Why whole-food nutrition matters: A conversation, Part 1
Nutrition is increasingly recognized as an indispensable component of a comprehensive approach to modern healthcare. In 2018, a report from the Federal Drug Administration (FDA) declared that "improvements in diet and nutrition offer us one of our greatest opportunities to have a profound, generational impact on human health and on reducing health disparities."
The understanding of nutrition, however, varies widely in our culture overall, and even within the medical profession. To clarify the definition, practice and future promise of whole-food nutrition, we sat down with an expert, Dr. Peter Nickless, dean of the School of Health Sciences and Education at Northeast College of Health Sciences. In this first part of the discussion, we cover what is (and isn't) whole-food nutrition.
What is whole-food nutrition?
The first question, of course, is one of definitions. As Dr. Nickless put it, "Whole-food nutrition is really a philosophy more than anything -- the philosophy that we need to solidify the diet as a means of achieving optimal health before we go into supplementation or other means. Nutrition often gets brought into an almost reductionist view of being a combination of nutrients. And although on one level that might be correct, we don't eat nutrients -- we eat food. So, a whole-food nutritionist is going to approach a client by assessing their diet, fixing or solidifying it with food primarily, and then considering targeted supplementation aimed at achieving the desired result."
Whole-food nutrition versus quick-fix solutions
Dr. Nickless was eager to distinguish between a disciplined, whole-food approach and the tendency to seek out easy answers via faddish programs. "In general, fad diets are associated with what I would consider a quick fix. And by that, I mean they have a start date and, theoretically, an end date by which you're going to lose 30 pounds or achieve some other health outcome. Whole-food nutrition is not so much a diet as an effort to solidifying how you eat, with the goal of sustainability into the future."
"Whole-food nutrition is not so much a diet as an effort to solidifying how you eat, with the goal of sustainability into the future."
Which is not to say that there aren't both near- and long-term applications of nutrition. "A nutritionist can address two categories of need," said Dr. Nickless. "We've got the burning platform, if you will, where we need to put out fire before we can rebuild the house. Those cases are usually fixed time periods in which our goal is to gain control over symptoms or other specific issues. But then we need to rebuild stronger, and that's where we get into a long-term, sustainable view. We're not trying to have you do something for six months and then go back to eating like you were. What we're trying to recommend is for you to do something that you're going to be following for years to come."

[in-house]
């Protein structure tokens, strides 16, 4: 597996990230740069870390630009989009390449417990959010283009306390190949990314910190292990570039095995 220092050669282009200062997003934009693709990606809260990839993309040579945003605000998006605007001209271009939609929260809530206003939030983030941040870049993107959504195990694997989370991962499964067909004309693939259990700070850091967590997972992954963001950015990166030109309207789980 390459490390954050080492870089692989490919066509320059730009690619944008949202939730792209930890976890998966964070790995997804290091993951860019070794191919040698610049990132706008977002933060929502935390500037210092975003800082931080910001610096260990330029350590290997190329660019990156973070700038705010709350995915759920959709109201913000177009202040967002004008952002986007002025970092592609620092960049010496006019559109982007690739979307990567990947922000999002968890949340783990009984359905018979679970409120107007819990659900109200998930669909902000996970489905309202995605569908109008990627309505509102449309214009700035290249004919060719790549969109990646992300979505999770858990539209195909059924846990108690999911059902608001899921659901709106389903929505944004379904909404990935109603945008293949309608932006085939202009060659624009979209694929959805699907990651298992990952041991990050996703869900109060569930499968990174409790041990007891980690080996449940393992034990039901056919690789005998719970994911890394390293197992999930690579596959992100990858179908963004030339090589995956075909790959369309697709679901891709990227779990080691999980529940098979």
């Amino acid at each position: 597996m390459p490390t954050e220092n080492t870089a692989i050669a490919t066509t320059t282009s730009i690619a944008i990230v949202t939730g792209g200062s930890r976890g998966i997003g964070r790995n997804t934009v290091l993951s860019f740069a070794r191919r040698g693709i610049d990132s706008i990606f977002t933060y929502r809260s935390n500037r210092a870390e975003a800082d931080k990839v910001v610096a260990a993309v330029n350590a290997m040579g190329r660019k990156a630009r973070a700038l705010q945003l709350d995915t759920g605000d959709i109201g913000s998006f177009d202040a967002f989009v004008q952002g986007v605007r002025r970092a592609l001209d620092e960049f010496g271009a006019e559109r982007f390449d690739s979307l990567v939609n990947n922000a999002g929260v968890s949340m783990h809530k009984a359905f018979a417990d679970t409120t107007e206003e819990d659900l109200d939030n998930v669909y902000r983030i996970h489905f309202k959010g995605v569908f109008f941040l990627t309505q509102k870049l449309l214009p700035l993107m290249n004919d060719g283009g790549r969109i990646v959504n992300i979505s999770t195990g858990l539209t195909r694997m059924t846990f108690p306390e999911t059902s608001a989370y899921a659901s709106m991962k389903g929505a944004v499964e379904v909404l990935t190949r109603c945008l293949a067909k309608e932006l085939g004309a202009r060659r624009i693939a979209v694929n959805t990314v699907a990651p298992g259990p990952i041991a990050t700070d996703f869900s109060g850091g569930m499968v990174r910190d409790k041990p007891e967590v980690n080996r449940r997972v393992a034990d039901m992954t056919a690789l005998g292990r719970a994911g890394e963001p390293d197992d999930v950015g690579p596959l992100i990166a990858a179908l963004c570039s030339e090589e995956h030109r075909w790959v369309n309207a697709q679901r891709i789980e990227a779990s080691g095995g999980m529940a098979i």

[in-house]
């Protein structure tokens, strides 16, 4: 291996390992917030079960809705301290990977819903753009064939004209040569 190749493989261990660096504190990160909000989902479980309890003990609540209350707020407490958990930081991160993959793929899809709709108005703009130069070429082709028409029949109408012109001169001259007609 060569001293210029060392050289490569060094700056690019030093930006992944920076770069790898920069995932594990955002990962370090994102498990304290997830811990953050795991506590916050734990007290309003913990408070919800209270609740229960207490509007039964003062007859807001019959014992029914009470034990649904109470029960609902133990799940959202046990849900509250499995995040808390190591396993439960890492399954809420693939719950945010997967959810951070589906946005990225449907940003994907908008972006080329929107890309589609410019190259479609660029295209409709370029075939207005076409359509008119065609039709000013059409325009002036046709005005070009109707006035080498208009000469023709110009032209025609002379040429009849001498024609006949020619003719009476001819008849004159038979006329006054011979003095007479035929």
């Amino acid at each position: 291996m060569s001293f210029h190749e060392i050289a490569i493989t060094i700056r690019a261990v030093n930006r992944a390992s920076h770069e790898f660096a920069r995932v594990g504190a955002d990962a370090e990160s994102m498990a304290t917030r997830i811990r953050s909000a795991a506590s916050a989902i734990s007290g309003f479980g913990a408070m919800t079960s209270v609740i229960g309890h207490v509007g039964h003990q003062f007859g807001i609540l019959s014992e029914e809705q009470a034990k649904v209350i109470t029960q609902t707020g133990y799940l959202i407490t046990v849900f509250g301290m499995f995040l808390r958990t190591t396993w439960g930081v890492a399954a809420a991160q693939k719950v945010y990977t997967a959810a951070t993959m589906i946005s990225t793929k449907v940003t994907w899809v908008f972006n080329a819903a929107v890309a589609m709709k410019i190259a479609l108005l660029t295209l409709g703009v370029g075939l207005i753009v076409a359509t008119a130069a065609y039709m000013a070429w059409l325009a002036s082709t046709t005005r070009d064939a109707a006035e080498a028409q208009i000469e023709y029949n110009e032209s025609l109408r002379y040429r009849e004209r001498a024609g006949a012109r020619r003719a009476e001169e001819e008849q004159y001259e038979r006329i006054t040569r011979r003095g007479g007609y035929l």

Making a healthier approach to nutrition sustainable
Helping clients pursue a healthy, whole-food approach long-term is not easy in today's world. As Dr. Nickless put it, "Clients tend to view these as a great solution, and they go into it whole hog. But in the end, life gets in the way. For example, if you're restricting carbohydrates, it suddenly becomes very difficult to live in modern society. So, one of the things we try to do is keep people from having these ridiculously ultra-restrictive rules.
"Picking the appropriate foods for an individual is critical, and very much something that should be done in conjunction with an appropriate healthcare professional. You need someone who understands the biochemistry, the physiology, what they're trying to achieve, as well as the impact of those nutrients on not just the healthcare outcomes, but also on any other ancillary conditions or comorbidities that may be presented."
"Picking the appropriate foods for an individual is critical, and very much something that should be done in conjunction with an appropriate healthcare professional."
Whole-food nutrition is about the whole person
As the discussion continued, it became clear that effective use of whole-food nutrition is not a one-size-fits-all pursuit. "There's a lot of individuality that comes into this," added Dr. Nickless. "We need to look at analyzing eating patterns, adolescent eating patterns as they relate to both genomic and genetic differences, as they relate to chemical differences. This may require laboratory blood work, urinalysis or other tests, especially when you start getting into targeted conditions. That's where healthcare practitioners really become important."
Next: What will be the role of whole-food nutrition in the future of healthcare?
Dr. Nickless had much more to say on the subject, so don't miss Part 2, when we delve into the role of whole-food nutrition in modern healthcare, now and in the future.
FDA nutrition innovation strategy (2018)